**red_square** Mr. Huang and Maria Hsia, a Taiwanese-American businesswoman in Los Angeles, organized a fundraiser at Hsi Lai Buddhist temple held last April in the Hacienda Heights neighborhood of Los Angeles. Vice President Al Gore was the featured speaker at the lunch, and DNC chairman Don Fowler was in the audience that consisted of monks and nuns. Notwithstanding vows of poverty and stipends of $40 a month, this Buddhist assemblage contributed $140,000. In October, one of the nuns, Man Ya Shih, told The Wall Street Journal that the $5,000 she gave belonged to someone else who did not wish to be identified. Later, in a submission to the Federal Election Commission, she said the money was hers, explaining that because she was nervous and wanted to end her conversation with the Journal reporter, she offered the most innocent explanation she could think of. The DNC returned &quother" money but has not returned any of the other contributions. As recently as last week, Mr. Gore continued to deny that he knew the event was a fundraiser. It is as illegal to raise funds for a political party in a Buddhist temple as in a Baptist church.

**red_square** In May 1996, a fundraising dinner organized by Mr. Huang was held at the Sheraton Carlton Hotel in Washington, D.C. Yogesh Gandhi, a distant relative of Mahatma Gandhi, paid for his ticket and that of a friend, Dr. Hogen Fukunaga, with a $325,000 contribution. (At the dinner, Mr. Gandhi and Mr. Fukunaga presented Mr. Clinton the 1996 &quotMahatma Gandhi World Peace Award.") Mr. Fukunaga, leader of a Japanese religious sect known as Ho no Hana Sanpogyo, is a multimillionaire, while Mr. Gandhi, a naturalized American, is a man of little means, indeed a &quotpauper," according to papers filed in his recent divorce case. After The Los Angeles Times reported in October the details of Mr. Gandhi's lowly economic status, the DNC concluded that the $325,000 he had donated probably never belonged to him and returned &quothis" money.

**red_square** During Mr. Clinton's first term, Pauline Kanchanalak, a Thai businesswoman who is a permanent resident, visited the White House at least 26 times, often to attend lunches, dinners, and coffees for major donors. On June 18, 1996, Ms. Kanchanalak, who gave a total of $253,000 to the DNC, all of which the committee returned after she said the money belonged to her mother-in-law, brought five of her associates to meet with Mr. Clinton. They included officials from the U.S.-Thai Business Counsel and the Charoen Pokaphand Group, a Thai-based conglomerate said to be the largest foreign investor in China. The DNC's Mr. Fowler and the ever-present Mr. Huang also attended, as did Marvin Rosen, the DNC's finance chairman and head of the soft-money fundraising effort. Though DNC officials now deny it, the committee's records identify the meeting as a fundraiser.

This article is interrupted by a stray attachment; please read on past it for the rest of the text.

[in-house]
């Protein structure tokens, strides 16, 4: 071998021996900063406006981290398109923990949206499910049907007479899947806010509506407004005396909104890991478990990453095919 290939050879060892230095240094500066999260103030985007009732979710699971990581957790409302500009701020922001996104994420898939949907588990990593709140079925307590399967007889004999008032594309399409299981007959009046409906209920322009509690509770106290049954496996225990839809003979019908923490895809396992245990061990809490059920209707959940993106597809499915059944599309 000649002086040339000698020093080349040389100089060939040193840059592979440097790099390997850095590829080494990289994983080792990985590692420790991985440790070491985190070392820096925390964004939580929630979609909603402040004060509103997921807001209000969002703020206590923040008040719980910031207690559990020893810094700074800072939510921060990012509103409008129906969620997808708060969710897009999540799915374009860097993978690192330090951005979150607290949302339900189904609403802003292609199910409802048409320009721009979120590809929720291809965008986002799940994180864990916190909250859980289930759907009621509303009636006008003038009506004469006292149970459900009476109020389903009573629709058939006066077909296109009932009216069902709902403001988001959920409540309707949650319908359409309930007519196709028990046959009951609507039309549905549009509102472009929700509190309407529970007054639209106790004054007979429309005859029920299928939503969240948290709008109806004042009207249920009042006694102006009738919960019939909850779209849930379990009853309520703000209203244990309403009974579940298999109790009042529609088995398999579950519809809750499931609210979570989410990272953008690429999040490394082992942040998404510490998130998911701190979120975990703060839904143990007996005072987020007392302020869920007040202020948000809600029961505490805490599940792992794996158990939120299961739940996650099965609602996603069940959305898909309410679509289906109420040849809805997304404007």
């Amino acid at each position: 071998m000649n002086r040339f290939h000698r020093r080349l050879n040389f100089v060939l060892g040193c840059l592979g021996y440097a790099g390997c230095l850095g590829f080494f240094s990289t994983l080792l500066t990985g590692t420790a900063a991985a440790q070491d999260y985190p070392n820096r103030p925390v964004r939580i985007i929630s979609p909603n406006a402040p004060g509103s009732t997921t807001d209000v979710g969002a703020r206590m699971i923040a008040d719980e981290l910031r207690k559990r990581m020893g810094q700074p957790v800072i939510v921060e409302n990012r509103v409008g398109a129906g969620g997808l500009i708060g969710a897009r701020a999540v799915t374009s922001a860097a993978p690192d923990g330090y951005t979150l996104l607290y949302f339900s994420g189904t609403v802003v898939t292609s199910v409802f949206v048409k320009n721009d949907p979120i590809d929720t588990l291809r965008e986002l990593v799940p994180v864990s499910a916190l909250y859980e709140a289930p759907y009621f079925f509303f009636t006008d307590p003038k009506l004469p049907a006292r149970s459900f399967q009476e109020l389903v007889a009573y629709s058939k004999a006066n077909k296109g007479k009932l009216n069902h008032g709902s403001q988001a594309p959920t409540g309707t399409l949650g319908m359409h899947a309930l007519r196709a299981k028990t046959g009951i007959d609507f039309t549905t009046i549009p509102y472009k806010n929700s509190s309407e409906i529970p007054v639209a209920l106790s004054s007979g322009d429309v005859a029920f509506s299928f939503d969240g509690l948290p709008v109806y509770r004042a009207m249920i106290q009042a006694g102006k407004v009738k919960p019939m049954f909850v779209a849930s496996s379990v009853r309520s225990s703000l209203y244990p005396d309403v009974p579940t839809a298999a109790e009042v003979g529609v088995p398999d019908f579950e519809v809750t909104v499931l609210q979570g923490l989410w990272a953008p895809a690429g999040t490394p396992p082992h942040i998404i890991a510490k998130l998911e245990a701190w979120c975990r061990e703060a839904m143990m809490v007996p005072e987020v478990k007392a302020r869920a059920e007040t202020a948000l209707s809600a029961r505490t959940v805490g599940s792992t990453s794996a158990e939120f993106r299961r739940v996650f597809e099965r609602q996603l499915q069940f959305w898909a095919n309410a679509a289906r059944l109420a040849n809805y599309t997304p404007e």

The same day as this meeting, Ms. Kanchanalak contributed the bulk of the amount she gave the DNC that was later returned--$185,000. According to The Wall Street Journal, the topic of the meeting was &quotU.S. policy toward China." While there is no evidence that U.S. policy toward China was affected by the meeting, Common Cause has asked the Justice Department to investigate whether an illegal &quotsale of a meeting" with the president occurred.

The premise of the Common Cause request is that the meeting itself might have been of value to the foreigners who participated in it, since a picture with the president of the United States is a business asset back home. According to Common Cause, it was the value of the photograph, if nothing else, that should be enough to interest the Justice Department.

The Democratic National Committee has had to return $1.5 million of the funds it raised. Nor is it the only entity close to the president that has had to do that. The president's legal defense fund returned $639,000 to Charlie Yah Lin Trie, whom Mr. Clinton first knew when he ran a restaurant in Little Rock. The money came in the form of checks and money orders that had sequential serial numbers and were filled out by the same hand.

Attorney General Janet Reno has already rejected requests for the appointment of an independent counsel to probe the fundraising matters. The task force within the Justice Department to which she instead gave the assignment has blanketed the White House and the DNC with subpoenas that are now in the process of being answered. Through its hearings this winter and spring the Congress may unearth new information. As could a snarling press: In late December The Los Angeles Times published an unusual story criticizing the White House for misleading reporters and declining to release important details before the election.

Apart from any election law violations and the fate of John Huang, the big questions now asked in Washington are (1) whether government policy was altered because of the fundraising in question and (2) whether any foreign governments--many of the wealthy Asians and Asian-Americans have ties to Asian heads of state--sought to produce change in policy by laundering money through Asian businessmen giving sums to Asian-Americans who in turn contributed to the Democratic Party and thus to Mr. Clinton.

At some point Ms. Reno may be compelled to ask for an independent counsel. It would be the fifth assigned to investigate the Clinton administration.

Incidentally, in the 1996 election 49 percent of Asian-Americans voted for Bob Dole, and 42 percent for Mr. Clinton. In congressional races, 53 percent voted for the Republican candidate, 42 percent for the Democratic candidate. As in the presidential race, Asian-Americans voted more Republican than did whites.